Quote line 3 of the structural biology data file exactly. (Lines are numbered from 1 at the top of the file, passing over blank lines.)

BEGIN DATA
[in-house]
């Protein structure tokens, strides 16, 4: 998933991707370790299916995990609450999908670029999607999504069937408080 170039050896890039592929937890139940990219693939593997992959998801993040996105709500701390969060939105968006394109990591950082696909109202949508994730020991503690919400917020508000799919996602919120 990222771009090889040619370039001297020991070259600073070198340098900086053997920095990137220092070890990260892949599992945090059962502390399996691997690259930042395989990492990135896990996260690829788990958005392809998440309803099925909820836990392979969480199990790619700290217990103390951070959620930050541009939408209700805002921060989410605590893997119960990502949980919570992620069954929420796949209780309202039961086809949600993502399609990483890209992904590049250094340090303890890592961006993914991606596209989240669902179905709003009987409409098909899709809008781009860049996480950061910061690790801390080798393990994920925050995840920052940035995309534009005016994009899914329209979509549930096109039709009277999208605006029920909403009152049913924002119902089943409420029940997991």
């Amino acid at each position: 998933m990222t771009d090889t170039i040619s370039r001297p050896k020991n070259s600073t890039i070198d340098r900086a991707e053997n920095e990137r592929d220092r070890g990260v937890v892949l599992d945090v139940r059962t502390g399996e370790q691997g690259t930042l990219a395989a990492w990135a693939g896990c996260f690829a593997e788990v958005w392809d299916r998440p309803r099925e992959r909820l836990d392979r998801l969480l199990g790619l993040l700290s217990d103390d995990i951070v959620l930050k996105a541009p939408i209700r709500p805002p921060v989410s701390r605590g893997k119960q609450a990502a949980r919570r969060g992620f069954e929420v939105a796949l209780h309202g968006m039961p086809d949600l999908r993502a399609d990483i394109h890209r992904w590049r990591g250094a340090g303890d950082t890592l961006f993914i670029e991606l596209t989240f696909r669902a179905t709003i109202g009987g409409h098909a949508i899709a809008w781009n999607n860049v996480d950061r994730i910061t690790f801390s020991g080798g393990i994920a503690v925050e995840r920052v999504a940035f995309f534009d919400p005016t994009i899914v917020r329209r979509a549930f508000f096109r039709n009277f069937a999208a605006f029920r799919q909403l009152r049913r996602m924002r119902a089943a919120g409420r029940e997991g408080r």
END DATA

């Amino acid at each position: 998933m990222t771009d090889t170039i040619s370039r001297p050896k020991n070259s600073t890039i070198d340098r900086a991707e053997n920095e990137r592929d220092r070890g990260v937890v892949l599992d945090v139940r059962t502390g399996e370790q691997g690259t930042l990219a395989a990492w990135a693939g896990c996260f690829a593997e788990v958005w392809d299916r998440p309803r099925e992959r909820l836990d392979r998801l969480l199990g790619l993040l700290s217990d103390d995990i951070v959620l930050k996105a541009p939408i209700r709500p805002p921060v989410s701390r605590g893997k119960q609450a990502a949980r919570r969060g992620f069954e929420v939105a796949l209780h309202g968006m039961p086809d949600l999908r993502a399609d990483i394109h890209r992904w590049r990591g250094a340090g303890d950082t890592l961006f993914i670029e991606l596209t989240f696909r669902a179905t709003i109202g009987g409409h098909a949508i899709a809008w781009n999607n860049v996480d950061r994730i910061t690790f801390s020991g080798g393990i994920a503690v925050e995840r920052v999504a940035f995309f534009d919400p005016t994009i899914v917020r329209r979509a549930f508000f096109r039709n009277f069937a999208a605006f029920r799919q909403l009152r049913r996602m924002r119902a089943a919120g409420r029940e997991g408080r």